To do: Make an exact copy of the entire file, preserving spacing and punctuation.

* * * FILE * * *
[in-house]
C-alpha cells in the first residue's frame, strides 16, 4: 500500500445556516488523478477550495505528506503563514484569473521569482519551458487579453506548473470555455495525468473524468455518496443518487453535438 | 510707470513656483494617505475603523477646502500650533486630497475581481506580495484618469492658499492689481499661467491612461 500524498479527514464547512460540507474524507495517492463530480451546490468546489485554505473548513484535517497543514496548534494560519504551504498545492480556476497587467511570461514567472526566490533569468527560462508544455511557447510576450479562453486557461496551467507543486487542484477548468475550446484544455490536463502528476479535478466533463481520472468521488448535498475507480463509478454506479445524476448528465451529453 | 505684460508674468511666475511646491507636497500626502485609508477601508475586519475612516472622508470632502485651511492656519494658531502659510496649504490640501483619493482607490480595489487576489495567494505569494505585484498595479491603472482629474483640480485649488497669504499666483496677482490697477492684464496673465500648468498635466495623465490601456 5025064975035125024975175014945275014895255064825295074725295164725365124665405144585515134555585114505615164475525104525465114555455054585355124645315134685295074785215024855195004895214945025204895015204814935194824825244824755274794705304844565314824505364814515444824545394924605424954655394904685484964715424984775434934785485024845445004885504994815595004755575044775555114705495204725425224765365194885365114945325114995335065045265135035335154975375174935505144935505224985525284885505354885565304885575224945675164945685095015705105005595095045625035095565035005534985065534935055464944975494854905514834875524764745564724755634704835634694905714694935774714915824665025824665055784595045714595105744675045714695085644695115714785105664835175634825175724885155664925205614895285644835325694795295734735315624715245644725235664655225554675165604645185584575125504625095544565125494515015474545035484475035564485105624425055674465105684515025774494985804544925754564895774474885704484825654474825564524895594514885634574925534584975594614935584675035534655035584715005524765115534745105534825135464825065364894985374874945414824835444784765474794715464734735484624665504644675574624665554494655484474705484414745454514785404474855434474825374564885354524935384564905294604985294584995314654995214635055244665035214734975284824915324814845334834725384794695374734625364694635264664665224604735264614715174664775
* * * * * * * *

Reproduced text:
[in-house]
C-alpha cells in the first residue's frame, strides 16, 4: 500500500445556516488523478477550495505528506503563514484569473521569482519551458487579453506548473470555455495525468473524468455518496443518487453535438 | 510707470513656483494617505475603523477646502500650533486630497475581481506580495484618469492658499492689481499661467491612461 500524498479527514464547512460540507474524507495517492463530480451546490468546489485554505473548513484535517497543514496548534494560519504551504498545492480556476497587467511570461514567472526566490533569468527560462508544455511557447510576450479562453486557461496551467507543486487542484477548468475550446484544455490536463502528476479535478466533463481520472468521488448535498475507480463509478454506479445524476448528465451529453 | 505684460508674468511666475511646491507636497500626502485609508477601508475586519475612516472622508470632502485651511492656519494658531502659510496649504490640501483619493482607490480595489487576489495567494505569494505585484498595479491603472482629474483640480485649488497669504499666483496677482490697477492684464496673465500648468498635466495623465490601456 5025064975035125024975175014945275014895255064825295074725295164725365124665405144585515134555585114505615164475525104525465114555455054585355124645315134685295074785215024855195004895214945025204895015204814935194824825244824755274794705304844565314824505364814515444824545394924605424954655394904685484964715424984775434934785485024845445004885504994815595004755575044775555114705495204725425224765365194885365114945325114995335065045265135035335154975375174935505144935505224985525284885505354885565304885575224945675164945685095015705105005595095045625035095565035005534985065534935055464944975494854905514834875524764745564724755634704835634694905714694935774714915824665025824665055784595045714595105744675045714695085644695115714785105664835175634825175724885155664925205614895285644835325694795295734735315624715245644725235664655225554675165604645185584575125504625095544565125494515015474545035484475035564485105624425055674465105684515025774494985804544925754564895774474885704484825654474825564524895594514885634574925534584975594614935584675035534655035584715005524765115534745105534825135464825065364894985374874945414824835444784765474794715464734735484624665504644675574624665554494655484474705484414745454514785404474855434474825374564885354524935384564905294604985294584995314654995214635055244665035214734975284824915324814845334834725384794695374734625364694635264664665224604735264614715174664775